During cancer treatment, you may be advised to follow a neutropenic diet if you develop neutropenia. Neutropenia is when neutrophils, a type of white blood cell in your blood, are low. This can occur as a side effect of cancer treatment, and means that your body is more vulnerable to infection, as neutrophils defend the body from bacteria which cause infection.

Evidence for the benefits of the neutropenic diet is limited, and different cancer centers often have their own recommendations for their patients. The American Academy of Nutrition and Dietetics recommends that patients with neutropenia follow safe food handling techniques, and avoid foods which may pose a risk of infection. The avoidance of uncooked meats, seafood, eggs and unwashed fruits and vegetables is most commonly recommended.

This can cause a lot of anxiety for patients who are already dealing with the stress of cancer treatment, which may have other side effects affecting food intake such as taste changes or nausea. When dealing with any dietary restriction, it is important to communicate with your medical team or dietitian to ensure any questions you have are answered, which will help to take away some of the stress. Here are some more tips:

  • Ask family members or friends to help you stock up on safe food such as canned fruits and vegetables. These have been heat treated to kill bacteria, and will provide a quick meal when tired. Frozen ready-meals can also be useful to have on standby, and are safe once prepared as per label instructions.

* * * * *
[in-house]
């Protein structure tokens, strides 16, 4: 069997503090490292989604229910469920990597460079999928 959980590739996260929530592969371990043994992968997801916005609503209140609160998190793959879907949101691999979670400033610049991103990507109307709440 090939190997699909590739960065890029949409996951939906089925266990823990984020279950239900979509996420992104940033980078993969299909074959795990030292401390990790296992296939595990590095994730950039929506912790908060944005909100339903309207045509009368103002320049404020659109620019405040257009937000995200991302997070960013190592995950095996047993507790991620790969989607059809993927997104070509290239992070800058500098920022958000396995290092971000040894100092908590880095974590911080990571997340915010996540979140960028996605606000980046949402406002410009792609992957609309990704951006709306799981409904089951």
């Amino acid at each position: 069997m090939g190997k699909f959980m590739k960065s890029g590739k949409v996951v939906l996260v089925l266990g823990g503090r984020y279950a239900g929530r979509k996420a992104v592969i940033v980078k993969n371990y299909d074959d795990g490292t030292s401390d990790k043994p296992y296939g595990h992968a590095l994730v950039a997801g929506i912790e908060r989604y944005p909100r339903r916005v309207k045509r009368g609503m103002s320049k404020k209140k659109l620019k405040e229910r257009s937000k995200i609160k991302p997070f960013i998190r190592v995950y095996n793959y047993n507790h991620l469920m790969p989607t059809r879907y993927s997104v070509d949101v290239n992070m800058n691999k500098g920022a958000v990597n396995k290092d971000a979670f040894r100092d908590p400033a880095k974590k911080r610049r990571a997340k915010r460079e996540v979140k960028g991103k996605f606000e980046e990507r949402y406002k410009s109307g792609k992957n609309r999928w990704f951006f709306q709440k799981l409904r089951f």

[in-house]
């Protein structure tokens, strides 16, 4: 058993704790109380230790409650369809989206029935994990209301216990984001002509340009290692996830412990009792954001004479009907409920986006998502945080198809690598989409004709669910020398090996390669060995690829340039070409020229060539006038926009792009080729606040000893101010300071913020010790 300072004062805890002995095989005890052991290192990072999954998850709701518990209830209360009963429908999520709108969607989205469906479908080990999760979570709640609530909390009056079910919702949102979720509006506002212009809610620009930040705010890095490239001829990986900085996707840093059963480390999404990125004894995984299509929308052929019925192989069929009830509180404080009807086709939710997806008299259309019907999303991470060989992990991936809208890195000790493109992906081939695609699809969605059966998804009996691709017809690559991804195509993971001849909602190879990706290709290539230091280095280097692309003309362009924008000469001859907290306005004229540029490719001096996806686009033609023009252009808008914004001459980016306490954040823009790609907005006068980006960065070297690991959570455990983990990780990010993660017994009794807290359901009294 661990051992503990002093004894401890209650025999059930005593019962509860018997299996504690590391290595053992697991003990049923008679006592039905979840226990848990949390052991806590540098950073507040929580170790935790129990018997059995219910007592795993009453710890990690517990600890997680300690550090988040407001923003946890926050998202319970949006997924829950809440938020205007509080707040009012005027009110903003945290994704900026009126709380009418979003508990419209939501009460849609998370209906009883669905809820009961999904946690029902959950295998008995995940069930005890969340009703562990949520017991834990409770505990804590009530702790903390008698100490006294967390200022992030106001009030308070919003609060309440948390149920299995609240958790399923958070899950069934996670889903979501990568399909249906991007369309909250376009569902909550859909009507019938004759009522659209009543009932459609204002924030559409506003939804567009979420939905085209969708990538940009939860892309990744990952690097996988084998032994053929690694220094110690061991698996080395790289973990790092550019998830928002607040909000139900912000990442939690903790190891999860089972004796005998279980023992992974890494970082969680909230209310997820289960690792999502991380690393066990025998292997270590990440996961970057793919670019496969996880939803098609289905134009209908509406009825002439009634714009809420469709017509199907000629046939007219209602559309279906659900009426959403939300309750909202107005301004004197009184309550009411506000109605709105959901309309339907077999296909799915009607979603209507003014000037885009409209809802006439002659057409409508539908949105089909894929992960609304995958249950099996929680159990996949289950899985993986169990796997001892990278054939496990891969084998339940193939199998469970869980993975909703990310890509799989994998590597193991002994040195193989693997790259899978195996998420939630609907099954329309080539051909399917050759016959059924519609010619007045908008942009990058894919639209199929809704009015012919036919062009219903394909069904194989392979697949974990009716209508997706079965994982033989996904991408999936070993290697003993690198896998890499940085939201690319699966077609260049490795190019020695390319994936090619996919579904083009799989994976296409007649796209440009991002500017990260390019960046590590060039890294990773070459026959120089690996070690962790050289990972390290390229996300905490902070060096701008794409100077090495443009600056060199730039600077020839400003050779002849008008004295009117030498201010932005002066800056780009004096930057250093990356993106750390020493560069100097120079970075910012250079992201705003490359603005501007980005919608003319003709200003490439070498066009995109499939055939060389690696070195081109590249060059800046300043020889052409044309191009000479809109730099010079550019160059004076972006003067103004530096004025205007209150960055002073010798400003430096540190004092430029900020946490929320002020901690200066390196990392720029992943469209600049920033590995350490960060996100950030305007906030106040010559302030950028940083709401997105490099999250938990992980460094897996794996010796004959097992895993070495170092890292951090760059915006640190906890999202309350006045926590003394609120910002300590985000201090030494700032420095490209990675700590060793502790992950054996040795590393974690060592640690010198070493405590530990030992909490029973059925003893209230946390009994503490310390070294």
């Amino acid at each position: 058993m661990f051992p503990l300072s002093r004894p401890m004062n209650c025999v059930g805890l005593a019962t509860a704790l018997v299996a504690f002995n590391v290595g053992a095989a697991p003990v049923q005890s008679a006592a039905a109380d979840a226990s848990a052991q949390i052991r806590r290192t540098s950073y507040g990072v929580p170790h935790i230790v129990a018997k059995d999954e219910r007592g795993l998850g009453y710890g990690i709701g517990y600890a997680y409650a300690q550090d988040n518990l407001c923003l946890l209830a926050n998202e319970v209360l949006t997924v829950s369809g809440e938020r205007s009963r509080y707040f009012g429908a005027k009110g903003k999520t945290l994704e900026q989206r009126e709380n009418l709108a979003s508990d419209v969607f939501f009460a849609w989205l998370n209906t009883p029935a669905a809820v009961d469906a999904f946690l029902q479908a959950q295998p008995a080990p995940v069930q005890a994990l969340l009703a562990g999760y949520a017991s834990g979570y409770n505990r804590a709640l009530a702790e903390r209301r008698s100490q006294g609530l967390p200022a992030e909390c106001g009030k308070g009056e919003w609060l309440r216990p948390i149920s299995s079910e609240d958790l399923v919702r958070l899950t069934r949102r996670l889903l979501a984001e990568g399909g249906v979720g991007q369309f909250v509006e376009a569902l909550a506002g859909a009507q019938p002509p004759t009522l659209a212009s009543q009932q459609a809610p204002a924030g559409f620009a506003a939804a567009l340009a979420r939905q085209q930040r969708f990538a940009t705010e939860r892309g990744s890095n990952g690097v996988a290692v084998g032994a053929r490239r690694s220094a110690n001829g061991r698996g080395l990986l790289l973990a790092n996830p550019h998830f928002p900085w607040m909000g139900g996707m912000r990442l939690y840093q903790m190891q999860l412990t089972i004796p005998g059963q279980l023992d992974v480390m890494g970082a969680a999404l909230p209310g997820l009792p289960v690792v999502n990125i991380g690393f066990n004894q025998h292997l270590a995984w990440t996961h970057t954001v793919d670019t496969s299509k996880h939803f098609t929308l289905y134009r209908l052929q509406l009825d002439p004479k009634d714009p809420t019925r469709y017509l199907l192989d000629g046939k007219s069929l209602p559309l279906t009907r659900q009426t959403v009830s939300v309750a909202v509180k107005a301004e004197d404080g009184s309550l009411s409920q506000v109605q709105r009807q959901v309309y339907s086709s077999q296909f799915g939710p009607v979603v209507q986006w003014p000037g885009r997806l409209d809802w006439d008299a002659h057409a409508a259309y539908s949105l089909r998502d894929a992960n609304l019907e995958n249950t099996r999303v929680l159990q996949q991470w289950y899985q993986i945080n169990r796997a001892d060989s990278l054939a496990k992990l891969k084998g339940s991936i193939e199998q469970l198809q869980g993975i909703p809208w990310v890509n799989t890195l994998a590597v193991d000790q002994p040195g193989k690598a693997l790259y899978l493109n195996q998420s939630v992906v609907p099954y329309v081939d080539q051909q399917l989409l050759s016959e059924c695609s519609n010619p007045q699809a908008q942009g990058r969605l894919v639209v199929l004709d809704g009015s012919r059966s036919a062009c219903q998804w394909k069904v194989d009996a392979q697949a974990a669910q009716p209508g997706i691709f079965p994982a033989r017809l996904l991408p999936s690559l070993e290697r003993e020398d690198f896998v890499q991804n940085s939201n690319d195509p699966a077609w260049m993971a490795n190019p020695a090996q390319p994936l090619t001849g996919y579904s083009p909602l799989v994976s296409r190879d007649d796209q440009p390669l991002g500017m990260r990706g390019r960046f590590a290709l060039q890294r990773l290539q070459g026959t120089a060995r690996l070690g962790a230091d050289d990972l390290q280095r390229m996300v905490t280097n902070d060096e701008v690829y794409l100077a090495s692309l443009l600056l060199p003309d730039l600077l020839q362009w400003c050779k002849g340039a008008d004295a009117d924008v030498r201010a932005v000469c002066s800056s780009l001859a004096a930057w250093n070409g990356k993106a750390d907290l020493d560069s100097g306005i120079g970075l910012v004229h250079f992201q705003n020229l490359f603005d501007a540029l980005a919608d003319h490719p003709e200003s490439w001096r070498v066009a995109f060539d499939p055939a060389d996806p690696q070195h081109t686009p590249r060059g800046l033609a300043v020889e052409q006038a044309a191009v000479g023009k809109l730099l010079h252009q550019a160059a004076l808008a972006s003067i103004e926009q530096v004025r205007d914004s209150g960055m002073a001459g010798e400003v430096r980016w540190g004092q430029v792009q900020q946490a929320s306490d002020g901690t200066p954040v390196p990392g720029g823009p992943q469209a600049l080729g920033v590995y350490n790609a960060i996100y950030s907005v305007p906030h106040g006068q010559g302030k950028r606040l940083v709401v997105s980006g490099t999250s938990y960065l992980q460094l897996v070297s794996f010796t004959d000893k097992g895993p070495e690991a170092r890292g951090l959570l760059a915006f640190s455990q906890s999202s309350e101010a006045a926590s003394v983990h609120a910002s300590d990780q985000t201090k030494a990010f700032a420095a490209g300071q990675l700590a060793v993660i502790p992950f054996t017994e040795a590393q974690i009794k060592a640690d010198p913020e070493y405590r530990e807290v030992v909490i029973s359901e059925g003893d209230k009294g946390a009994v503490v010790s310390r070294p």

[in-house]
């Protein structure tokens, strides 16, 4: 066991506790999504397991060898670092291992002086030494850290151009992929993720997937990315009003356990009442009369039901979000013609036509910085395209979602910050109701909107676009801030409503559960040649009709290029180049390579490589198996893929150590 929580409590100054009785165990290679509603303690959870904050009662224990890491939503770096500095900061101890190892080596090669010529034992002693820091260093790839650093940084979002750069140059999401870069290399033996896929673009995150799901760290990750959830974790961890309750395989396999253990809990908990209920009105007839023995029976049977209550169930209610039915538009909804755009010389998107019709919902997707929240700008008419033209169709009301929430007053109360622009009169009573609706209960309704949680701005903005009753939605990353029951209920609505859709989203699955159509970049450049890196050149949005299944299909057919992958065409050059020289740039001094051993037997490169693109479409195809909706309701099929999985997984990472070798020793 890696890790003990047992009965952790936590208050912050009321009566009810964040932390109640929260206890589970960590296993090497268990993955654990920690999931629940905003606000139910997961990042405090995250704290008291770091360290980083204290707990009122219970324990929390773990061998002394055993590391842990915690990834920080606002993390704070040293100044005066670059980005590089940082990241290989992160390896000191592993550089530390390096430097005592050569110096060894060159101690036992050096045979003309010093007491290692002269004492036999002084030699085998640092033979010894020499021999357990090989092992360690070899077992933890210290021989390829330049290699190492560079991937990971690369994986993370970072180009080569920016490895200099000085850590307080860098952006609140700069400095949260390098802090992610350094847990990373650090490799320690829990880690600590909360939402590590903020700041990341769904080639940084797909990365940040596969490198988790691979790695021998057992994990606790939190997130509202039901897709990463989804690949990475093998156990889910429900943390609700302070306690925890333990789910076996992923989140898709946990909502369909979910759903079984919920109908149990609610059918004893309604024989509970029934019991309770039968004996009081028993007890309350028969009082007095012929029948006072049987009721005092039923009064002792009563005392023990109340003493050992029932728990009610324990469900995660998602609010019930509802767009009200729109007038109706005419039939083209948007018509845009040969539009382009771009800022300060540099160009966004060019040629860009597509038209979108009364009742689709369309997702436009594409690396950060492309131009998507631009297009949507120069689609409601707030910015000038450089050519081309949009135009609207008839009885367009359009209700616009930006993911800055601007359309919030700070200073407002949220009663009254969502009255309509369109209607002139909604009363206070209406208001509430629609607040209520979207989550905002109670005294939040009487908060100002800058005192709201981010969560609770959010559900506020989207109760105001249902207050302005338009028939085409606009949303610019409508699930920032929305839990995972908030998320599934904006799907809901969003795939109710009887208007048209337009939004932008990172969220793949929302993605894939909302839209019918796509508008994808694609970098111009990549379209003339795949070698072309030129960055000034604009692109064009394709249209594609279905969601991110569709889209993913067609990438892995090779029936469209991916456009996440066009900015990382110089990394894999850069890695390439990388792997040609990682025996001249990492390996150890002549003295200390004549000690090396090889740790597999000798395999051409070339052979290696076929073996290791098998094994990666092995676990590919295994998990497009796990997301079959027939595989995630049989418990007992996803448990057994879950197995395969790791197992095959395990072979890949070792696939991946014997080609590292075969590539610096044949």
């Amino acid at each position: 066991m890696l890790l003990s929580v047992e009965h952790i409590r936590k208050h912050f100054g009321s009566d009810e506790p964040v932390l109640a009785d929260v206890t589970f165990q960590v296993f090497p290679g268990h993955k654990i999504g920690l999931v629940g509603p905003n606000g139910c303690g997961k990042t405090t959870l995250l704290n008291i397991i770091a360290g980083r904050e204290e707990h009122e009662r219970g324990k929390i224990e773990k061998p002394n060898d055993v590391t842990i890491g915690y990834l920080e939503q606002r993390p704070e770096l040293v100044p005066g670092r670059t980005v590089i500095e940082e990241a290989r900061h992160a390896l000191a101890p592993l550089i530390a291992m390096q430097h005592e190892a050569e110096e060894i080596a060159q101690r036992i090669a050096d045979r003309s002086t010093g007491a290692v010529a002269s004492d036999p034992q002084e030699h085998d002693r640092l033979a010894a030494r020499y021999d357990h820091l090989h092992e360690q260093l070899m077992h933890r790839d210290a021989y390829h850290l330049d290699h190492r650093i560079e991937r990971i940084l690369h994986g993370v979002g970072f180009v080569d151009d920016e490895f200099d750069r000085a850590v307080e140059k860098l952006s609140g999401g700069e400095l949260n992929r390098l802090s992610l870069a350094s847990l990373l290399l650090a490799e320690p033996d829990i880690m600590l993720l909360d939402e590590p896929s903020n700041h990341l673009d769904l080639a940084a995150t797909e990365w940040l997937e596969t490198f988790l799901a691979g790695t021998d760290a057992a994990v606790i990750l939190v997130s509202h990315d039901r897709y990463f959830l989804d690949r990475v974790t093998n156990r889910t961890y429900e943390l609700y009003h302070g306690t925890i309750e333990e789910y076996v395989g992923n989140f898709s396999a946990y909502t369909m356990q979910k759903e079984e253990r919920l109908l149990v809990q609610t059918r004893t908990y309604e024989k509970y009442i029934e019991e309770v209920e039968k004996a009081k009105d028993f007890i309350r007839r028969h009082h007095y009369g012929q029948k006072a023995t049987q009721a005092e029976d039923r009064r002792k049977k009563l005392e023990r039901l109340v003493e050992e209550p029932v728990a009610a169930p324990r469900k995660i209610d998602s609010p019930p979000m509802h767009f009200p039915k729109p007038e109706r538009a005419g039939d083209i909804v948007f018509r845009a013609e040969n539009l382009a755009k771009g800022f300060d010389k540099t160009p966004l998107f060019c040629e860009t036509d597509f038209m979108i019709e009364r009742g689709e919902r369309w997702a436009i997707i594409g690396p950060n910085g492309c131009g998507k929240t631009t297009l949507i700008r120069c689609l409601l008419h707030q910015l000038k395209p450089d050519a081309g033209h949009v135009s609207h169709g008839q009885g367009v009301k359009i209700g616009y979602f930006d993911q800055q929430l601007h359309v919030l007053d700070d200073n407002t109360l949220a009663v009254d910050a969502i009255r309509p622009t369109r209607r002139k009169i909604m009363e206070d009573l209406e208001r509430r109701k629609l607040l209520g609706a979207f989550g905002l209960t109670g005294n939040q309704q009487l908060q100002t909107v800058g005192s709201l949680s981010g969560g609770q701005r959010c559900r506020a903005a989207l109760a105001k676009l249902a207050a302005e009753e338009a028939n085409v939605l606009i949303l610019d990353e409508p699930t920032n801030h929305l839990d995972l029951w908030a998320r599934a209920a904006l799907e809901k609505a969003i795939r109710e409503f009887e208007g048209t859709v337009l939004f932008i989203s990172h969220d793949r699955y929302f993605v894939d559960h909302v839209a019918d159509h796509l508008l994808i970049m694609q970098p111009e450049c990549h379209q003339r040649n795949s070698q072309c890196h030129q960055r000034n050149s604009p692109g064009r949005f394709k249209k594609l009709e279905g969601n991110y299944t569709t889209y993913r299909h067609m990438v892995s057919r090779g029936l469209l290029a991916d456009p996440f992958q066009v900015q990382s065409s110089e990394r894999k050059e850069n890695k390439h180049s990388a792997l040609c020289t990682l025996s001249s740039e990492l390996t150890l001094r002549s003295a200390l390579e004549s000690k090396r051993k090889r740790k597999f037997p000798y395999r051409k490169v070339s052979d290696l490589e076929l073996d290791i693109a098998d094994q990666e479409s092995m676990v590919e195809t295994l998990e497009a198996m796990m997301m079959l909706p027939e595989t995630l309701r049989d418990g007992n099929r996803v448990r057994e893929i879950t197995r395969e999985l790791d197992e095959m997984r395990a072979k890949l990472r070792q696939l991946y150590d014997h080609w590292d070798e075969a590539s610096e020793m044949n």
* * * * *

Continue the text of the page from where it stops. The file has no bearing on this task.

• If others will be cooking for you, let them know what foods you have been advised to avoid, and that all foods must be cooked thoroughly. Investing in a food thermometer is the safest way of ensuring this. Temperature should be tested at the thickest point. The American Institute for Cancer Research recommends that steaks, roasts & fish be cooked to 145º. Pork, ground beef and egg dishes should be cooked to 160º, while poultry should be cooked to 165º F before serving.
  • Ensure that your fridge and freezer are both at the appropriate temperature to abide by the guidelines. Set the refrigerator between 34º F and 40º F. Keep the freezer set to 0–2º F or below and check regularly.
  • When eating out, make sure that the restaurant has good hygiene standards. Each state varies with how it scores hygiene, however information about restaurants is usually freely available online, or via smartphone apps which can be downloaded, such as ‘What The Health’.
  • Try to have a snack with you at all times which you know is safe to eat. Snacks available from street vendors and places such as salad bars are not safe to have, so having a backup will remove temptation and ensure you are receiving adequate nutrition.
  • Write ‘Use By’ dates and dates that food was opened in large writing on the packaging. This makes it easier to identify when foods must be thrown out, keeping you safe.
  • Minimize your risk of infection by using an anti-bacterial soap and warm water, and scrubbing your hands for 15-30 seconds several times per day, and every time before you prepare food.

Following a neutropenic diet is not easy, however it can be done. Check out our neutropenic recipes for delicious meals which are safe to eat and can be enjoyed by the whole family and our food safety blog for more detailed tips-it’s essential reading!

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